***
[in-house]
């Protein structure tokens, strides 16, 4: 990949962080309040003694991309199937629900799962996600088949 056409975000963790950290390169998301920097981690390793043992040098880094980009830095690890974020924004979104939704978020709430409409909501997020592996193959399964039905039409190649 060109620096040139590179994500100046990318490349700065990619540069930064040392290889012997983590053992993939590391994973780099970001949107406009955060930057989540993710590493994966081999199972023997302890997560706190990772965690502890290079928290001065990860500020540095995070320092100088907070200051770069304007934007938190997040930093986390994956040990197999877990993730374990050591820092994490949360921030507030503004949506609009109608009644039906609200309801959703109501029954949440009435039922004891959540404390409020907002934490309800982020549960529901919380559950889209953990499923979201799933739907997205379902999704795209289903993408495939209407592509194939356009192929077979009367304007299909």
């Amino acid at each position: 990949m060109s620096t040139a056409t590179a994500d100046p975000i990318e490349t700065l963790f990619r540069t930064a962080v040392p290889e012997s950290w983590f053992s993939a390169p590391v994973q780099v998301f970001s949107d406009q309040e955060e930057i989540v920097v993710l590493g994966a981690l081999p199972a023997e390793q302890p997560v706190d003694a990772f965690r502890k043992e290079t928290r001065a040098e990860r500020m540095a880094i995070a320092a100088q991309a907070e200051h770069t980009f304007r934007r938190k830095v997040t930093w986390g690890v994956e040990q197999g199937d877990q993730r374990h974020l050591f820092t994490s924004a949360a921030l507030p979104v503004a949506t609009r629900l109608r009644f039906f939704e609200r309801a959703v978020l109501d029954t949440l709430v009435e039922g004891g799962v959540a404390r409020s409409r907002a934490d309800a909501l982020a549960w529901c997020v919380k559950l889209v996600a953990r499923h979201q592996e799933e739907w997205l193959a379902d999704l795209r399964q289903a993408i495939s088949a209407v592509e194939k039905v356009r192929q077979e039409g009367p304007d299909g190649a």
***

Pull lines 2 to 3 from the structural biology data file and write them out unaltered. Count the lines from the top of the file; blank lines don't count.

């Protein structure tokens, strides 16, 4: 990949962080309040003694991309199937629900799962996600088949 056409975000963790950290390169998301920097981690390793043992040098880094980009830095690890974020924004979104939704978020709430409409909501997020592996193959399964039905039409190649 060109620096040139590179994500100046990318490349700065990619540069930064040392290889012997983590053992993939590391994973780099970001949107406009955060930057989540993710590493994966081999199972023997302890997560706190990772965690502890290079928290001065990860500020540095995070320092100088907070200051770069304007934007938190997040930093986390994956040990197999877990993730374990050591820092994490949360921030507030503004949506609009109608009644039906609200309801959703109501029954949440009435039922004891959540404390409020907002934490309800982020549960529901919380559950889209953990499923979201799933739907997205379902999704795209289903993408495939209407592509194939356009192929077979009367304007299909």
């Amino acid at each position: 990949m060109s620096t040139a056409t590179a994500d100046p975000i990318e490349t700065l963790f990619r540069t930064a962080v040392p290889e012997s950290w983590f053992s993939a390169p590391v994973q780099v998301f970001s949107d406009q309040e955060e930057i989540v920097v993710l590493g994966a981690l081999p199972a023997e390793q302890p997560v706190d003694a990772f965690r502890k043992e290079t928290r001065a040098e990860r500020m540095a880094i995070a320092a100088q991309a907070e200051h770069t980009f304007r934007r938190k830095v997040t930093w986390g690890v994956e040990q197999g199937d877990q993730r374990h974020l050591f820092t994490s924004a949360a921030l507030p979104v503004a949506t609009r629900l109608r009644f039906f939704e609200r309801a959703v978020l109501d029954t949440l709430v009435e039922g004891g799962v959540a404390r409020s409409r907002a934490d309800a909501l982020a549960w529901c997020v919380k559950l889209v996600a953990r499923h979201q592996e799933e739907w997205l193959a379902d999704l795209r399964q289903a993408i495939s088949a209407v592509e194939k039905v356009r192929q077979e039409g009367p304007d299909g190649a």